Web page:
Attackers seeking to do harm or mischief to networks work with an ever expanding arsenal of tools that sometimes seem to be the stuff of spy fiction, but they are all too real.
Here are 10 cloak-and-dagger ways, legal and illegal, to secretly tap into networks and computers to capture data and online conversations.
• Wireless keyboard eavesdropping: Remote-exploit.org has released an open source hardware design and accompanying software, for a device that captures then decrypts signals from wireless keyboards. The device uses a wireless receiver that can be concealed in clothing or disguised as a common object to be left on a desk near a PC to pick up signals.
Called Keykeriki, the technology targets 27MHz wireless keyboards to exploit insecurities that remote-exploit.org discovered earlier. The company plans to build and sell the hardware.
• Wired keyboard eavesdropping: Electromagnetic pulses that keyboards make to signal what key is being hit travel through the grounding system of the keyboard and the computer itself, as well as the ground for the electrical wiring in the building where the computer is plugged in.
Probes placed on the ground for the electric wiring can pick up these electromagnetic fluctuations and they can be captured and translated into characters. The potential for this type of eavesdropping has been known for decades and many experts believe spy agencies have refined techniques that make it practical. Andrea Barisani and Daniele Bianco, researchers for network security consultancy Inverse Path, presented their quick-and-dirty research on the topic at this year's Black Hat USA conference in the hopes of sparking more public research of these techniques.
• Laptop eavesdropping via lasers: Bouncing lasers off laptops and capturing the vibrations made as keys are struck give attackers enough data to deduce what is being typed. Each key makes a unique set of vibrations different from any other. The space bar makes an even more unique set, Barisani and Bianco say.
Language analysis software can help determine which set of vibrations correspond to which key and, if the attacker knows the language being used, the message can be exposed, they say.
• Commercial keyloggers: Early keyloggers were devices attached in-line with keyboards, but they advanced to software tools that grab keystrokes and store or send them to an attack server. Commercial versions have the software loaded on memory sticks that can dump the software on a computer and then be reinserted later to download the collected data.
• Cellphones as remotely activated bugs: Software loaded onto certain models of cellphones can silence the ringers and cut off the light displays that would normally be triggered when calls are made to them. The caller can then listen in on conversations in the room where the phone is located.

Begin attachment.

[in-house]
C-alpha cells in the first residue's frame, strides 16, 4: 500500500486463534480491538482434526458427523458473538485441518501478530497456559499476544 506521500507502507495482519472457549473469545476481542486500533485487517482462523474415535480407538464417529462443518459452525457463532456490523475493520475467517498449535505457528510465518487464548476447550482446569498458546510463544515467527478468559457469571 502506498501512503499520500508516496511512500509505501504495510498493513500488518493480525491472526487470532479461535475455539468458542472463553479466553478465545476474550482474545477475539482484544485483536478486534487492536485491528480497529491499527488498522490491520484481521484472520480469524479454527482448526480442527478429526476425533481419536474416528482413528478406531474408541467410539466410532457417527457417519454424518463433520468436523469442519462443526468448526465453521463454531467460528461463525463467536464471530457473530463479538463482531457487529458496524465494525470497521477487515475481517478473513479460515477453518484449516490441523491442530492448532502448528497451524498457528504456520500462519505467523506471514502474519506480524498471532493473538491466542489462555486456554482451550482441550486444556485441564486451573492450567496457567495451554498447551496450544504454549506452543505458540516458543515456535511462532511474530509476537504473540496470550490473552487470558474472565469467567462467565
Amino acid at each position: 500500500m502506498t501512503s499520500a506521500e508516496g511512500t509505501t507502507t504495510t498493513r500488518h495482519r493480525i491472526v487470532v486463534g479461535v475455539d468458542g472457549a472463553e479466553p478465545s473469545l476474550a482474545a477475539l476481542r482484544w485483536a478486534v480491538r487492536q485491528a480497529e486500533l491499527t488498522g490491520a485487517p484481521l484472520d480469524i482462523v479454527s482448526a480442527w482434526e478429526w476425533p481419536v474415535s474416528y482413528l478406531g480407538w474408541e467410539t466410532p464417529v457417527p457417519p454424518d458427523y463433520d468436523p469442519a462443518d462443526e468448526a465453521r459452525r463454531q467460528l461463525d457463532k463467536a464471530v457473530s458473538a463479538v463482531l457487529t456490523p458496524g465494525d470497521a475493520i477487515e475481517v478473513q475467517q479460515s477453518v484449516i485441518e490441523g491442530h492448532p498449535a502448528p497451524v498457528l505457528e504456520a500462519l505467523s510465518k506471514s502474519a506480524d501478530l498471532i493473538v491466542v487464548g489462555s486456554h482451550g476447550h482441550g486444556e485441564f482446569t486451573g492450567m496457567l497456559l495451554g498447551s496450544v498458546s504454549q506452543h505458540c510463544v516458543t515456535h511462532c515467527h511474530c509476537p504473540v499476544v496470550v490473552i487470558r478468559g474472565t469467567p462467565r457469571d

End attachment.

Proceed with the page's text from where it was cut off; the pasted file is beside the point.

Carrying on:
According to press reports, the FBI received court permission to use this technique to spy on suspected Mafia members in New York.
• Cellphone SIM card compromise: If attackers can get possession of a cellphone briefly, they can use commercially available software to download and read SIM cards and their store of phone numbers, call logs, SMS messages, photos and so on.
For instance PhoneFile Pro is software on a USB stick that is said to be able to enable both the download and the display of the data.
• Law enforcement wiretapping based on voice print: Phone company voice switches include software that can search all conversations going through it for voices that match sets of voiceprints. Whenever the switch makes a match, it can trigger a recording of the conversation and alert law enforcement officials, says James Atkinson, an expert in technical surveillance countermeasures.
The feature is designed to support communications assistance for US law enforcement – the law that requires phone companies to provide wiretapping access under court order to specific communications traffic.
• Remote capture of computer data: Under a sketchy technique called Computer and Internet Protocol Address Verifier (CIPAV), the FBI has remotely tracked down data about individual computers.
Details of the technology have not been publicly revealed, but they were used to track down high-school students in the US who sent e-mail bomb threats. CIPAV grabs IP and MAC addresses, running processes, visited web sites, versions of operating systems, registered owner and logging of computers the target computers connect to. It is believed the software that does this is dropped in via exploiting instant messaging.
• Cable television as an exploitable network: Because most cable television networks are essentially hubbed, any node can monitor any other node's traffic, says James Atkinson, an expert in technical surveillance countermeasures. By and large security is rudimentary and the encryption used could be hacked by someone with basic technical skills and readily available decryption tools, he says.
• Cellphone monitoring: Commercially available software is said to be able to capture cellphone conversations and texting. Attackers need to get physical access to the phone to upload the software that enables this.
There are several commercial brands on the market, but there are also online complaints that the software doesn't work as advertised or is more complicated to use than the vendors let on.